“I like being able to tell you that I don’t have any bloody idea what it’s going to look like,” he said....
NY Magazine Daily Intel adds:
... The architect has not yet scrutinized Skidmore Owings and Merrill rather stolid master plan, in which blocky buildings are sprinkled, suburban-style, across an open green. But Mayne dangles the possibility that he will meddle with that scheme rather than take it as a set of givens. He starts daydreaming about a building that doubles as a bridge. “You could sling a piece across the river on one side towards Manhattan and it would open all kinds of fantastic possibilities for linkages.”...
What's the next step in the process? The New York City Office Of Environmental Coordination reports:
... On April 18, 2012, the Office of the Deputy Mayor for Economic Development (ODMED), as lead agency for the CEQR environmental review for the CornellNYC Tech Project, issued a Positive Declaration for the project and directed that a Draft Environmental Impact Statement (DEIS) be prepared. At the same time, a Draft Scope of Work for an EIS was issued for public comment. To receive public comments, a public Scoping Meeting will be held on Tuesday, May 22, 2012, at the Manhattan Community Center, 8 River Road, Roosevelt Island, NY. Written comments on the Draft Scope of Work will be accepted until 5:00 PM on Friday, June 8, 2012....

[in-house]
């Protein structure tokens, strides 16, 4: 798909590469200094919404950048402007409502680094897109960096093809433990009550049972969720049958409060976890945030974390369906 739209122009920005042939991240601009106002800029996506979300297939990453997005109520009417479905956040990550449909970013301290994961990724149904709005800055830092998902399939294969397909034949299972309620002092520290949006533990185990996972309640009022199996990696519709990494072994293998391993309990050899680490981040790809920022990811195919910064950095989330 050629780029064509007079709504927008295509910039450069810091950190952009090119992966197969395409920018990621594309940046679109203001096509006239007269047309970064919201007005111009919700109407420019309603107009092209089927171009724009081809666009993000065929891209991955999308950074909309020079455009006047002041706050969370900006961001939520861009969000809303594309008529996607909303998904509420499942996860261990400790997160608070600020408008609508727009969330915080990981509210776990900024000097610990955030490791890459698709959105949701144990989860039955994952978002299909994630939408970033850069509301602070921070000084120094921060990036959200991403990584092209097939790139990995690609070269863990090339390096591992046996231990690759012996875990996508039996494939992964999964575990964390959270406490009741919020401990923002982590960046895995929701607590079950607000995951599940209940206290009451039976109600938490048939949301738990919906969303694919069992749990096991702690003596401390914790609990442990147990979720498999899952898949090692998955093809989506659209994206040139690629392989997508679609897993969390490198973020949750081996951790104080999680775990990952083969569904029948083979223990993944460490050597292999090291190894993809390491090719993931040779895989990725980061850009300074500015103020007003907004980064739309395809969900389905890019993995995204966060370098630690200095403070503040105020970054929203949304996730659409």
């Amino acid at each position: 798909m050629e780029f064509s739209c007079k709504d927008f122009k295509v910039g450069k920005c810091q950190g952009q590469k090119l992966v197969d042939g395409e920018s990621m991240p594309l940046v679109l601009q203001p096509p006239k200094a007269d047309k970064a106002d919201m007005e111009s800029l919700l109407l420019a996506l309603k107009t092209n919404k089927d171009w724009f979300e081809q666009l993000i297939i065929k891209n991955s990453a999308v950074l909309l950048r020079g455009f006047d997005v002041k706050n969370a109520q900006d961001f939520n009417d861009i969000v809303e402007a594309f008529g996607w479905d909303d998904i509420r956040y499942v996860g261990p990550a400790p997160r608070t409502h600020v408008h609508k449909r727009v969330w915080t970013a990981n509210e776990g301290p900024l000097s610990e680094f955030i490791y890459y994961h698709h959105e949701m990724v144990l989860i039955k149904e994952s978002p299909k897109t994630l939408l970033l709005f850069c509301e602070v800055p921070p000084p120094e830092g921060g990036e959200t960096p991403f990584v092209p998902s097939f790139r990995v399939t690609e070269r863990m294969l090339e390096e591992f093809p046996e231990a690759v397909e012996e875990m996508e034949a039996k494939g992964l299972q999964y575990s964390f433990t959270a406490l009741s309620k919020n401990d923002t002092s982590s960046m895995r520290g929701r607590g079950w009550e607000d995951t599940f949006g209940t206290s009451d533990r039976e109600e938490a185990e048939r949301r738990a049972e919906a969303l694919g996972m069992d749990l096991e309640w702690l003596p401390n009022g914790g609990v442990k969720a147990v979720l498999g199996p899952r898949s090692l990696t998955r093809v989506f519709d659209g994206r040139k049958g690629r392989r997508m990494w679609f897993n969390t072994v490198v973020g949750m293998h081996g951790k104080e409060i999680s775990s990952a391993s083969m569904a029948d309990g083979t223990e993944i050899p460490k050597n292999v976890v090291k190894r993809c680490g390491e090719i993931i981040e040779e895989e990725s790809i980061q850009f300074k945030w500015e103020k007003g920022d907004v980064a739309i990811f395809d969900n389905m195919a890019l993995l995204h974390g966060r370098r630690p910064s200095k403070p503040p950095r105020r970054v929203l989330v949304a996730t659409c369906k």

According to this summary of the project from the Draft Scope of Work to Prepare a Draft Environmental Impact Statement for the CornellNYC Tech Project (Page 1-2):
... The first phase of the CornellNYC Tech project, which Cornell University (Cornell)  would undertake in collaboration with Technion – Israel  Institute of Technology, is expected to be constructed and begin operations on Roosevelt Island in Summer 2017; 2018 will be the first full year of operation.